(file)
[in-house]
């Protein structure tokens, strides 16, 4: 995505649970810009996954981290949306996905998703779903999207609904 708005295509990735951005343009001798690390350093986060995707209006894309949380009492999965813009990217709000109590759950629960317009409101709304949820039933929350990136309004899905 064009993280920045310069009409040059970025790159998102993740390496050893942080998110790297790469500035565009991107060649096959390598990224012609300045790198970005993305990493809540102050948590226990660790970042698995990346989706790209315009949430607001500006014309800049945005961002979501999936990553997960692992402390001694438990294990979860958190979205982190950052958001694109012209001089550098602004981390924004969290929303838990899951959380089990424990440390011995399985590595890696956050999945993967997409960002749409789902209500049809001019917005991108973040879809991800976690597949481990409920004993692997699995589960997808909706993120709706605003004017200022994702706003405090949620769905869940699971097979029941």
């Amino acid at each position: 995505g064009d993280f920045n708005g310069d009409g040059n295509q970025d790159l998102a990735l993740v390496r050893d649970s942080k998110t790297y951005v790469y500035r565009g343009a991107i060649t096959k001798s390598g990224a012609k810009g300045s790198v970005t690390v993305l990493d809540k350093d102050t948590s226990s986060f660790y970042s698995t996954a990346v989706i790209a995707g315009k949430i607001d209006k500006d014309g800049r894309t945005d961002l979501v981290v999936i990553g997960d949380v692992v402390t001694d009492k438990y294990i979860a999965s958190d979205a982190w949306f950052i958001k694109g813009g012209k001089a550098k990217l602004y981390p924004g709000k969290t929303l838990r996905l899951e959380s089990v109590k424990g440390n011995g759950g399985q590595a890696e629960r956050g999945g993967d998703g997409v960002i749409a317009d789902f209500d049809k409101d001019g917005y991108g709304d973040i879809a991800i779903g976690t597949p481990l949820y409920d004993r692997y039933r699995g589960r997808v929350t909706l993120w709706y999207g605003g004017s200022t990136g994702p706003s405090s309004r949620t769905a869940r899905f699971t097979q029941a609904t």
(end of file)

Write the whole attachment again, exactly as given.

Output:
[in-house]
């Protein structure tokens, strides 16, 4: 995505649970810009996954981290949306996905998703779903999207609904 708005295509990735951005343009001798690390350093986060995707209006894309949380009492999965813009990217709000109590759950629960317009409101709304949820039933929350990136309004899905 064009993280920045310069009409040059970025790159998102993740390496050893942080998110790297790469500035565009991107060649096959390598990224012609300045790198970005993305990493809540102050948590226990660790970042698995990346989706790209315009949430607001500006014309800049945005961002979501999936990553997960692992402390001694438990294990979860958190979205982190950052958001694109012209001089550098602004981390924004969290929303838990899951959380089990424990440390011995399985590595890696956050999945993967997409960002749409789902209500049809001019917005991108973040879809991800976690597949481990409920004993692997699995589960997808909706993120709706605003004017200022994702706003405090949620769905869940699971097979029941």
């Amino acid at each position: 995505g064009d993280f920045n708005g310069d009409g040059n295509q970025d790159l998102a990735l993740v390496r050893d649970s942080k998110t790297y951005v790469y500035r565009g343009a991107i060649t096959k001798s390598g990224a012609k810009g300045s790198v970005t690390v993305l990493d809540k350093d102050t948590s226990s986060f660790y970042s698995t996954a990346v989706i790209a995707g315009k949430i607001d209006k500006d014309g800049r894309t945005d961002l979501v981290v999936i990553g997960d949380v692992v402390t001694d009492k438990y294990i979860a999965s958190d979205a982190w949306f950052i958001k694109g813009g012209k001089a550098k990217l602004y981390p924004g709000k969290t929303l838990r996905l899951e959380s089990v109590k424990g440390n011995g759950g399985q590595a890696e629960r956050g999945g993967d998703g997409v960002i749409a317009d789902f209500d049809k409101d001019g917005y991108g709304d973040i879809a991800i779903g976690t597949p481990l949820y409920d004993r692997y039933r699995g589960r997808v929350t909706l993120w709706y999207g605003g004017s200022t990136g994702p706003s405090s309004r949620t769905a869940r899905f699971t097979q029941a609904t």